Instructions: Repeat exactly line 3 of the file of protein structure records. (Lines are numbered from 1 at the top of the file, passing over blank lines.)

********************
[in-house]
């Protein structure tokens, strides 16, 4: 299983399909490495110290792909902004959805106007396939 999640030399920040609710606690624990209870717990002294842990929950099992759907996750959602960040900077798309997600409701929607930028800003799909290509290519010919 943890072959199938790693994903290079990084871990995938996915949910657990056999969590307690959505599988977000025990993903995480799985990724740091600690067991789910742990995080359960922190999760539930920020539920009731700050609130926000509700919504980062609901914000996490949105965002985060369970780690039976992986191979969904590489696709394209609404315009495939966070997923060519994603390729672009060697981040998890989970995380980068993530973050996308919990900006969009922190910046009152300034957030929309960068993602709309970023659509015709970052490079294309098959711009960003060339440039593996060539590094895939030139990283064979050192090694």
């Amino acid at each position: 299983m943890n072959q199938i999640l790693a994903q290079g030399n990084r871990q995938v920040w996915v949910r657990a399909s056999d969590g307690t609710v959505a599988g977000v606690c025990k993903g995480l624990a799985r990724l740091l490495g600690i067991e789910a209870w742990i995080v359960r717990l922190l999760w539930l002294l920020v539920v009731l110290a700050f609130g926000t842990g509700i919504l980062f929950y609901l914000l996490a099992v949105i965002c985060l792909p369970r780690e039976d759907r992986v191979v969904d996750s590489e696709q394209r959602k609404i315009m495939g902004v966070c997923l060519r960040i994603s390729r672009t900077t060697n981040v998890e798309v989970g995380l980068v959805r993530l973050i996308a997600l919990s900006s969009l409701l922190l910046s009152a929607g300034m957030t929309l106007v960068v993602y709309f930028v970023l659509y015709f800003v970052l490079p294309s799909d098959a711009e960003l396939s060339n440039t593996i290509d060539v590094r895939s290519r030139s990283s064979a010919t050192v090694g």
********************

């Amino acid at each position: 299983m943890n072959q199938i999640l790693a994903q290079g030399n990084r871990q995938v920040w996915v949910r657990a399909s056999d969590g307690t609710v959505a599988g977000v606690c025990k993903g995480l624990a799985r990724l740091l490495g600690i067991e789910a209870w742990i995080v359960r717990l922190l999760w539930l002294l920020v539920v009731l110290a700050f609130g926000t842990g509700i919504l980062f929950y609901l914000l996490a099992v949105i965002c985060l792909p369970r780690e039976d759907r992986v191979v969904d996750s590489e696709q394209r959602k609404i315009m495939g902004v966070c997923l060519r960040i994603s390729r672009t900077t060697n981040v998890e798309v989970g995380l980068v959805r993530l973050i996308a997600l919990s900006s969009l409701l922190l910046s009152a929607g300034m957030t929309l106007v960068v993602y709309f930028v970023l659509y015709f800003v970052l490079p294309s799909d098959a711009e960003l396939s060339n440039t593996i290509d060539v590094r895939s290519r030139s990283s064979a010919t050192v090694g």